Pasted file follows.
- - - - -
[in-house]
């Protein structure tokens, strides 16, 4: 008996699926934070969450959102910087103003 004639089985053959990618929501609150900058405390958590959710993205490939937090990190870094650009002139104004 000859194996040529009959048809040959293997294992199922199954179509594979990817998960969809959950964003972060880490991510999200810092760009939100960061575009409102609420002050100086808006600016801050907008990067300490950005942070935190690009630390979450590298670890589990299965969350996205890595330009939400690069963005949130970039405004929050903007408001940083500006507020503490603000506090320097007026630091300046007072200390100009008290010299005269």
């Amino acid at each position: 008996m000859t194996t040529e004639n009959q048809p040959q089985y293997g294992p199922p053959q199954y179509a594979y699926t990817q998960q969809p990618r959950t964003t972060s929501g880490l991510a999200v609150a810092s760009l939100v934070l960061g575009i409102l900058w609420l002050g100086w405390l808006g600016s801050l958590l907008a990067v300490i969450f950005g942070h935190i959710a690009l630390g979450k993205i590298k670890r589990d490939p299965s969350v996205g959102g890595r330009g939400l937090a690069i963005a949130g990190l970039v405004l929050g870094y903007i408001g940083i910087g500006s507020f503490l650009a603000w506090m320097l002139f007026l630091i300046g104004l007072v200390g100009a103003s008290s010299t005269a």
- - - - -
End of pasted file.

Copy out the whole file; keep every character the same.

[in-house]
């Protein structure tokens, strides 16, 4: 008996699926934070969450959102910087103003 004639089985053959990618929501609150900058405390958590959710993205490939937090990190870094650009002139104004 000859194996040529009959048809040959293997294992199922199954179509594979990817998960969809959950964003972060880490991510999200810092760009939100960061575009409102609420002050100086808006600016801050907008990067300490950005942070935190690009630390979450590298670890589990299965969350996205890595330009939400690069963005949130970039405004929050903007408001940083500006507020503490603000506090320097007026630091300046007072200390100009008290010299005269």
């Amino acid at each position: 008996m000859t194996t040529e004639n009959q048809p040959q089985y293997g294992p199922p053959q199954y179509a594979y699926t990817q998960q969809p990618r959950t964003t972060s929501g880490l991510a999200v609150a810092s760009l939100v934070l960061g575009i409102l900058w609420l002050g100086w405390l808006g600016s801050l958590l907008a990067v300490i969450f950005g942070h935190i959710a690009l630390g979450k993205i590298k670890r589990d490939p299965s969350v996205g959102g890595r330009g939400l937090a690069i963005a949130g990190l970039v405004l929050g870094y903007i408001g940083i910087g500006s507020f503490l650009a603000w506090m320097l002139f007026l630091i300046g104004l007072v200390g100009a103003s008290s010299t005269a």